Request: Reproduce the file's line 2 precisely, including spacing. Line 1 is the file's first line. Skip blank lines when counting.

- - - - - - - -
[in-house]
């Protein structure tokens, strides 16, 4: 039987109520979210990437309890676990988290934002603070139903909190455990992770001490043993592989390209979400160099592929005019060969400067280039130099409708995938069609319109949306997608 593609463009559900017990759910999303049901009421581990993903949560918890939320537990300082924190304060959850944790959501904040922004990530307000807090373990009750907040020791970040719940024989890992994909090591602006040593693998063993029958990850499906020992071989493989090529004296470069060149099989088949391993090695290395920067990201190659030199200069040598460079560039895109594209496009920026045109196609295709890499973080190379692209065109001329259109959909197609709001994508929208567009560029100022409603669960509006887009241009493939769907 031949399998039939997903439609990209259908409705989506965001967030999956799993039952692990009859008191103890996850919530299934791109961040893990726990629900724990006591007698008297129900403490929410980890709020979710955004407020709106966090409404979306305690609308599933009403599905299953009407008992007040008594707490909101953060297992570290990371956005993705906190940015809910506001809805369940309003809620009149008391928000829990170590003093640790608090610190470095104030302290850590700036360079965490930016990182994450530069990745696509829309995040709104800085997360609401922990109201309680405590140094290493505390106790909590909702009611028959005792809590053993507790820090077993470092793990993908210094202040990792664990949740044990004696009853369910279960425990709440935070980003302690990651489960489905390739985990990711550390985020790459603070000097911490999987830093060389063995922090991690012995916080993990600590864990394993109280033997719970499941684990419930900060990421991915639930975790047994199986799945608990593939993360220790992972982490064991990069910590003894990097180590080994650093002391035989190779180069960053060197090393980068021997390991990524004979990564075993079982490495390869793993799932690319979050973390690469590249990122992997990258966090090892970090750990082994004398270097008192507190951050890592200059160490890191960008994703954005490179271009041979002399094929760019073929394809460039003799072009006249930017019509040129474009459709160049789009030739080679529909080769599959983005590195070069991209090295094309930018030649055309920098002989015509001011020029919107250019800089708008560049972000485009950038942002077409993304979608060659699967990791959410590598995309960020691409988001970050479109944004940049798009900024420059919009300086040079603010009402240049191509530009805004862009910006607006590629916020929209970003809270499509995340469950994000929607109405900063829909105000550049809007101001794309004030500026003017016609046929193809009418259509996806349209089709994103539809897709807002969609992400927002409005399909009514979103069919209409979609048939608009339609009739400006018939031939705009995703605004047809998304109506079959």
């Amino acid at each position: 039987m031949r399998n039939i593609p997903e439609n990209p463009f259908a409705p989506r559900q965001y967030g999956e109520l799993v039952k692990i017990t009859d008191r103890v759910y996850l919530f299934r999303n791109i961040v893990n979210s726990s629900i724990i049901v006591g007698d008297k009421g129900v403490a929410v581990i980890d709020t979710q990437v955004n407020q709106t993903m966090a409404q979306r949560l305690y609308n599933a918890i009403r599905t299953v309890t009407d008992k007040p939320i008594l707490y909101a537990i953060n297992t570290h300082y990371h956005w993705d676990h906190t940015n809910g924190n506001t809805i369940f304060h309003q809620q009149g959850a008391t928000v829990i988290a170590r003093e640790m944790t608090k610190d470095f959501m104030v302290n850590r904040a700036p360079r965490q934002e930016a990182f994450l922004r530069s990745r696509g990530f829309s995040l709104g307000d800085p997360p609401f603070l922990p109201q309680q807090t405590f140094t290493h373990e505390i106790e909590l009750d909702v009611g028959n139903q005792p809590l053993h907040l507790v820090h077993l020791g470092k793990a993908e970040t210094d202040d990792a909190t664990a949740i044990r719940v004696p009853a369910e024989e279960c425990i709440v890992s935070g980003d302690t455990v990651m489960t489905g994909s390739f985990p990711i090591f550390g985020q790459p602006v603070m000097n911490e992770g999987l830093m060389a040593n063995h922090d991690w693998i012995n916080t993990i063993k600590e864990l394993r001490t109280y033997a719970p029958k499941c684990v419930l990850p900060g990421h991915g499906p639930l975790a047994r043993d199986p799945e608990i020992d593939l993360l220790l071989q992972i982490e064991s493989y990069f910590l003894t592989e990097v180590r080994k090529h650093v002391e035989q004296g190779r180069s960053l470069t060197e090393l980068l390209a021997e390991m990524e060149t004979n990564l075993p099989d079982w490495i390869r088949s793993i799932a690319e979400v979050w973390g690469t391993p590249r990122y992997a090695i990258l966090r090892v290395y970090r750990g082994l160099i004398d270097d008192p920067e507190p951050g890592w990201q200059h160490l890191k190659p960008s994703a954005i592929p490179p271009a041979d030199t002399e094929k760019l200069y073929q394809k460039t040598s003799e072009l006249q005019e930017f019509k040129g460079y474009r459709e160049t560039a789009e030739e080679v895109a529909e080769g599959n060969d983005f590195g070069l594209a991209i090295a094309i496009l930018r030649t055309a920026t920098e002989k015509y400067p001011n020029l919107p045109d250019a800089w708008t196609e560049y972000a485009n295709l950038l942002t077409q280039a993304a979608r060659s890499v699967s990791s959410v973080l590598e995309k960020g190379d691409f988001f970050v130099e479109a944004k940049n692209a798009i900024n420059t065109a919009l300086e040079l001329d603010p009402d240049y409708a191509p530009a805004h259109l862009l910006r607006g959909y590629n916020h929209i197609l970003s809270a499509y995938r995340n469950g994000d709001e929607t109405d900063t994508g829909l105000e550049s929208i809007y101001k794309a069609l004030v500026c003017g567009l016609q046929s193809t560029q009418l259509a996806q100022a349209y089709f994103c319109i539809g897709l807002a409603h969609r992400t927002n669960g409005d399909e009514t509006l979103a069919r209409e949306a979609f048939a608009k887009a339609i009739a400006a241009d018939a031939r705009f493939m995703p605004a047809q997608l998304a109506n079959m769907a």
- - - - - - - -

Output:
């Protein structure tokens, strides 16, 4: 039987109520979210990437309890676990988290934002603070139903909190455990992770001490043993592989390209979400160099592929005019060969400067280039130099409708995938069609319109949306997608 593609463009559900017990759910999303049901009421581990993903949560918890939320537990300082924190304060959850944790959501904040922004990530307000807090373990009750907040020791970040719940024989890992994909090591602006040593693998063993029958990850499906020992071989493989090529004296470069060149099989088949391993090695290395920067990201190659030199200069040598460079560039895109594209496009920026045109196609295709890499973080190379692209065109001329259109959909197609709001994508929208567009560029100022409603669960509006887009241009493939769907 031949399998039939997903439609990209259908409705989506965001967030999956799993039952692990009859008191103890996850919530299934791109961040893990726990629900724990006591007698008297129900403490929410980890709020979710955004407020709106966090409404979306305690609308599933009403599905299953009407008992007040008594707490909101953060297992570290990371956005993705906190940015809910506001809805369940309003809620009149008391928000829990170590003093640790608090610190470095104030302290850590700036360079965490930016990182994450530069990745696509829309995040709104800085997360609401922990109201309680405590140094290493505390106790909590909702009611028959005792809590053993507790820090077993470092793990993908210094202040990792664990949740044990004696009853369910279960425990709440935070980003302690990651489960489905390739985990990711550390985020790459603070000097911490999987830093060389063995922090991690012995916080993990600590864990394993109280033997719970499941684990419930900060990421991915639930975790047994199986799945608990593939993360220790992972982490064991990069910590003894990097180590080994650093002391035989190779180069960053060197090393980068021997390991990524004979990564075993079982490495390869793993799932690319979050973390690469590249990122992997990258966090090892970090750990082994004398270097008192507190951050890592200059160490890191960008994703954005490179271009041979002399094929760019073929394809460039003799072009006249930017019509040129474009459709160049789009030739080679529909080769599959983005590195070069991209090295094309930018030649055309920098002989015509001011020029919107250019800089708008560049972000485009950038942002077409993304979608060659699967990791959410590598995309960020691409988001970050479109944004940049798009900024420059919009300086040079603010009402240049191509530009805004862009910006607006590629916020929209970003809270499509995340469950994000929607109405900063829909105000550049809007101001794309004030500026003017016609046929193809009418259509996806349209089709994103539809897709807002969609992400927002409005399909009514979103069919209409979609048939608009339609009739400006018939031939705009995703605004047809998304109506079959």